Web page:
View original post 596 more words

The mess of righteousness

I spent the day reviewing old blog posts–feeling a bit melancholic, perhaps–and am reblogging some to remind myself of where I’ve been.

Tina L B Porter

Yesterday was a mess in so many ways and I won’t detail them all here.  But the day’s messes left me wondering: What are we owed?  When we choose a church community, when we live in a neighborhood, when we live as a family—what are we owed?

At one point in this day that seemed chock full of mess, I had two kids in the car who were angry with each other.  One because she is the middle child and she did, quite frankly, get the short end of the stick when it came to birthdays this year.  The other was the oldest child, whose birthday it was, but who has never quite figured out how to be inobtrusive on other people’s birthdays. They were bickering back and forth because one was upset because she got hosed on her birthday, and the other because the other one was making her feel…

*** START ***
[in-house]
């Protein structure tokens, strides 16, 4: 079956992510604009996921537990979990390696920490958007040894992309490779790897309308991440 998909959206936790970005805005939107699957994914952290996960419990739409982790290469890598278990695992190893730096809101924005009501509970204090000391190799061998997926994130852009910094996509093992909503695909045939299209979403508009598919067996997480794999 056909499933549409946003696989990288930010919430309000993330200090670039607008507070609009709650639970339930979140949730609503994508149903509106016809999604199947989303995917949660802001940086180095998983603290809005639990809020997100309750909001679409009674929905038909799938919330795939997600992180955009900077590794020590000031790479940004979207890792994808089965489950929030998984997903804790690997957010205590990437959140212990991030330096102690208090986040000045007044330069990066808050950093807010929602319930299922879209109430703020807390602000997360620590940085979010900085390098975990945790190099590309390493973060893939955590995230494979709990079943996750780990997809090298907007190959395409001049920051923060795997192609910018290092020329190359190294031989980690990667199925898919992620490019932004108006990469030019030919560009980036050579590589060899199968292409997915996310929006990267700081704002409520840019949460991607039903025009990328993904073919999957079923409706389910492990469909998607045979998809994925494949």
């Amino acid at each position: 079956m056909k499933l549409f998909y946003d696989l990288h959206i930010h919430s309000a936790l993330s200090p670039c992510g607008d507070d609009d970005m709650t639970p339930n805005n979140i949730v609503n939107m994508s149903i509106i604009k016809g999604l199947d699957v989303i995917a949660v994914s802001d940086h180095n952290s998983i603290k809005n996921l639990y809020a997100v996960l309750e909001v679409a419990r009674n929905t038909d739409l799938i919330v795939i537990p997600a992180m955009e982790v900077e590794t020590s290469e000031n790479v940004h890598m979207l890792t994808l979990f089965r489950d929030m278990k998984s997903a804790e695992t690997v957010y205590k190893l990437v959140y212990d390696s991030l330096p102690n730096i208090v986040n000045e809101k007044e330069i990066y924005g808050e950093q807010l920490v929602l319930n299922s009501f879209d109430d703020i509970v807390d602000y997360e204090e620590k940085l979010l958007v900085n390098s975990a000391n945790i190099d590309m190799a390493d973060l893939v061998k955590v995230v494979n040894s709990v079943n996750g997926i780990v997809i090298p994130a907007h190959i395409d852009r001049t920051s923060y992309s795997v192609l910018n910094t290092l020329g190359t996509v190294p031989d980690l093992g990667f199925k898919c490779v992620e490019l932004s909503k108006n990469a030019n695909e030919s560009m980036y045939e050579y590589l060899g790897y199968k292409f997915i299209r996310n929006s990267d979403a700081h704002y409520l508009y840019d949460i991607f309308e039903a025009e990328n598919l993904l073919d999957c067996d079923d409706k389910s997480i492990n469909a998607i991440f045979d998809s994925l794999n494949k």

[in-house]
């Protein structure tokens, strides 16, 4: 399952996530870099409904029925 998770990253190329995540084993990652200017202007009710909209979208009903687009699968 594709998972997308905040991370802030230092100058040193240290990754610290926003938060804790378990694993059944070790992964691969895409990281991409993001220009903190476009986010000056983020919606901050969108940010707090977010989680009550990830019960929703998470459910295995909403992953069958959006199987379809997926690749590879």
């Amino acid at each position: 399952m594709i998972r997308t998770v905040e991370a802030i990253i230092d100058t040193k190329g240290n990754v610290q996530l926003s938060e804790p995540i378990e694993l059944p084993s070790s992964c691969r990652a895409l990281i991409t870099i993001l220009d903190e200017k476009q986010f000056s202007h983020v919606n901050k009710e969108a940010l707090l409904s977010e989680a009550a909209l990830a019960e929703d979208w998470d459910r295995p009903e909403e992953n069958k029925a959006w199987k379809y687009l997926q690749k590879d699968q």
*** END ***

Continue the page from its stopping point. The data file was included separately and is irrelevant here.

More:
View original post 684 more words

On doubt, faith, and God’s cell number

I just came across this post today, lying in my sick bed with that same fluffy cat across my lap and remembered that the house phone rang this morning and it WAS a four-digit number, but the phone I grabbed died in my hand before I could hear anything.

Tina L B Porter

We planned on sleeping in a little on Saturday.  We silly humans who make plans.  And the cats say “ha!”  My big fluffy tiger cat sat by my closed door and whined loudly for attention at the crack of 7:00 a.m.  I grabbed my pillow and then him and went downstairs to the couch to try to find a few more minutes of sleep there, with a cat purring upon me.